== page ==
NEW STUDY SAYS LET THEM SLEEP Dr. Henry Paul

AUGUST 26TH, 2014

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Your teenager wants to sleep later and now his doctor agrees. Middle and high school students shouldn’t have to start school until 8:30 in the morning or later, the American Academy of Pediatrics says. NBC News

With school starting next week, now is as good a time as ever to discuss how much sleep your teenager needs. A new study out yesterday from the American Academy of Pediatrics says that children, teens in particular, need more sleep and suggests that they would be more successful in school if the school day did not start before 8:30 am. Most school days now start for teens between 7:15 and 7:30 am.

In an interview with NBC News, Dr. Judith Owens, director of sleep medicine at Children’s National Medical Center in Washington, who led the team that wrote the group’s policy statement on the issue said, “The research is clear that adolescents who get enough sleep have a reduced risk of being overweight or suffering depression, are less likely to be involved in automobile accidents, and have better grades, higher standardized test scores and an overall better quality of life.”

In a statement, the American Academy of Pediatrics said insufficient sleep in adolescents is an important public health issue that significantly affects the health and safety, as well as the academic success, of our nation’s middle and high school students. It went on to say that a substantial body of research has now demonstrated that delaying school start times is an effective countermeasure to chronic sleep loss and has a wide range of potential benefits to students with regard to physical and mental health, safety, and academic achievement.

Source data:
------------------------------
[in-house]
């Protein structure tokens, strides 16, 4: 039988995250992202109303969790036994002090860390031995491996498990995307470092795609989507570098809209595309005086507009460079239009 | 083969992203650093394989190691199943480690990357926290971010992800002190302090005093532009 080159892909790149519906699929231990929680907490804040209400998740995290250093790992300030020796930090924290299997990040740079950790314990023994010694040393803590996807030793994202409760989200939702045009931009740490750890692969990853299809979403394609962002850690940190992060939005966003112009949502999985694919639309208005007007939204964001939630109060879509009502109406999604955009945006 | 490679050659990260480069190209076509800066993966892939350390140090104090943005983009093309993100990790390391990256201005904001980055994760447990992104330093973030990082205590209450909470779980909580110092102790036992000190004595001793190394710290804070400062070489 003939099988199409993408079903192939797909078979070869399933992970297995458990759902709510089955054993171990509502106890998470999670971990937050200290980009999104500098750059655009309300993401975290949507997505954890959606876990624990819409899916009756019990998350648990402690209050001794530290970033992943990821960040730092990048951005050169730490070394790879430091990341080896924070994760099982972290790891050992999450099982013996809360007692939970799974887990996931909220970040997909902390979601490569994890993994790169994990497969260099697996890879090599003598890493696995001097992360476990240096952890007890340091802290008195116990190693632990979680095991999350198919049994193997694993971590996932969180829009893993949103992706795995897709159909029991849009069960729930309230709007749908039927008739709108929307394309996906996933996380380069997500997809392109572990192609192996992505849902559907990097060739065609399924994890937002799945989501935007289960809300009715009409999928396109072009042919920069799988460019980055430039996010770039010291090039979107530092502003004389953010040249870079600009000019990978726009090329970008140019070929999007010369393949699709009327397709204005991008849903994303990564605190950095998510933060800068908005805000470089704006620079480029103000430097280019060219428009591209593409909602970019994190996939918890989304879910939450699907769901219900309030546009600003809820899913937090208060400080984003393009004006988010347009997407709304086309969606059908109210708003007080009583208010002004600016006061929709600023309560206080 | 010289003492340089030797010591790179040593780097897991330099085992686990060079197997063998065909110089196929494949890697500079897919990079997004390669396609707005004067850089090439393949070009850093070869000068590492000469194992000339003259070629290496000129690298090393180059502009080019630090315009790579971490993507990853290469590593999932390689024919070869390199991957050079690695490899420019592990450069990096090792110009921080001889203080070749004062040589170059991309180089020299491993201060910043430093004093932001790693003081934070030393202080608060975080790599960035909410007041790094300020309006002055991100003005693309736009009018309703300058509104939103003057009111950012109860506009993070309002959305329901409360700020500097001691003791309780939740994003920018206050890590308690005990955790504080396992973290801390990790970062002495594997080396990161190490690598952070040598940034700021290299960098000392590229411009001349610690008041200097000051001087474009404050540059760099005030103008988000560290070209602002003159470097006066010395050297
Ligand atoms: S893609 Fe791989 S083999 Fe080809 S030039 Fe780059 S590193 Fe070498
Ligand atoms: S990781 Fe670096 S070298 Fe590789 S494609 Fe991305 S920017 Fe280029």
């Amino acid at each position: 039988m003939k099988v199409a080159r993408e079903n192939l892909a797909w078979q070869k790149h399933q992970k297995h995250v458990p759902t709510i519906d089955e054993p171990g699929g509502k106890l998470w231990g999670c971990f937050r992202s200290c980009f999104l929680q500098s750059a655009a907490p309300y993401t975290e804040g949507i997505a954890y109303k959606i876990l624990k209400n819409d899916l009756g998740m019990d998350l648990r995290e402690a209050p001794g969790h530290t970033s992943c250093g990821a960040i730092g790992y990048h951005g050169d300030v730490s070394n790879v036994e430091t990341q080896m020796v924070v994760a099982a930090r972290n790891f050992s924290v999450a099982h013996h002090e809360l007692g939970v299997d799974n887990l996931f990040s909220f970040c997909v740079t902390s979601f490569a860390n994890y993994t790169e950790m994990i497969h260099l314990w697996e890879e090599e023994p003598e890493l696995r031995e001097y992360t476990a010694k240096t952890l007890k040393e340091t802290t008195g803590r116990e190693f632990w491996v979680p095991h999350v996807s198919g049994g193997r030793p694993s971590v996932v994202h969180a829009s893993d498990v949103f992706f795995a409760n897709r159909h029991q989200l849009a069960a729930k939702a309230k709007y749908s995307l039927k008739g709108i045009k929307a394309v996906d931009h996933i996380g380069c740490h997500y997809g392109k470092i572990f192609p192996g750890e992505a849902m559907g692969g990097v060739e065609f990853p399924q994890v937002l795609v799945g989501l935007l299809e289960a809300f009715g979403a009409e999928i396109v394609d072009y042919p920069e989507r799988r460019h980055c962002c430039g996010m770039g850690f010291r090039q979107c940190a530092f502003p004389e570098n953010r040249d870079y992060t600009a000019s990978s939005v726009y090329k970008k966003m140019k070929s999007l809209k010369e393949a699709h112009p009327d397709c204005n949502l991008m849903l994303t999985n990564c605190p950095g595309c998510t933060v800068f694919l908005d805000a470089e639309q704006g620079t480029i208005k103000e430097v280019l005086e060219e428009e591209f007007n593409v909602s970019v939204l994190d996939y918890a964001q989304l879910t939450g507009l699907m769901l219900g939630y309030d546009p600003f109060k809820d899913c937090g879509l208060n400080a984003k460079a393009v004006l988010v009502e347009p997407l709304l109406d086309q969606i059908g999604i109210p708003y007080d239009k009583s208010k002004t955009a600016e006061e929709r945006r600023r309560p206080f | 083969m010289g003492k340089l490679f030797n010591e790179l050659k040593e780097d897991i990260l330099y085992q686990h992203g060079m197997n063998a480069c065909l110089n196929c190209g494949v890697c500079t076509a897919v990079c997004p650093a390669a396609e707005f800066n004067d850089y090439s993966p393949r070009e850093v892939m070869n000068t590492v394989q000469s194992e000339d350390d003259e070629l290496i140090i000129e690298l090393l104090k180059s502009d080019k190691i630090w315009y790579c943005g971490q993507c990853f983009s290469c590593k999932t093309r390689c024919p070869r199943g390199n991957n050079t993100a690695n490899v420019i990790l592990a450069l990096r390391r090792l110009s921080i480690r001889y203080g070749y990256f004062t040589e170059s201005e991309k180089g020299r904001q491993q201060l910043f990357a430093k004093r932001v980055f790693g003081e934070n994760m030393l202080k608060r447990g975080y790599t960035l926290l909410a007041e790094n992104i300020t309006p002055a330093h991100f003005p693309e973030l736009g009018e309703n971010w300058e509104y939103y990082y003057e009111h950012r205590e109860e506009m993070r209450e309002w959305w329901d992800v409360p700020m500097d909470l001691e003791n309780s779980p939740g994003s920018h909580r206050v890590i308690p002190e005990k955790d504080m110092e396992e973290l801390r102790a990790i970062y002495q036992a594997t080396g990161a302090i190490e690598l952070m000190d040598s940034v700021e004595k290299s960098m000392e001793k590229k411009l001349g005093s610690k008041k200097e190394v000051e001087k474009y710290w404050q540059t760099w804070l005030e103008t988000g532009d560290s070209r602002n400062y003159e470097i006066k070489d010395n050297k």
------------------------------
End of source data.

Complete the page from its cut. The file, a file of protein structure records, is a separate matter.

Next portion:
TIME reported in their article on the study that according to a 2006 National Sleep Foundation poll, 87% of high school students don’t get the recommended 9 to 10 hours of sleep they need to function at their best and promote healthy mental and physical development; most average around seven hours of sleep on weeknights.

Parents should talk with their teens about how important sleep is to their overall health and well-being. While we cannot change the school day this late in the game, we can make sure that teens understand the power behind getting enough sleep. Encourage them to turn off the I-Phone and music and put aside the TV remote to make sure to get those extra z’s. The best environment for sleep is in a room without a lot of electronics and which is cool, quiet and dark.

Parents should also know the common causes of insomnia. These include stress, anxiety, stimulus overload, caffeine, and side-effects to medications. Here are some links to my blogs explaining the various sleeping problems and suggested treatments.

DISCLAIMER
Information contained in this blog is intended for educational purposes only. It is not intended as medical or psychiatric advice for individual conditions or treatment and does not substitute for a medical or psychiatric examination. A psychiatrist must make a determination about any treatment or prescription.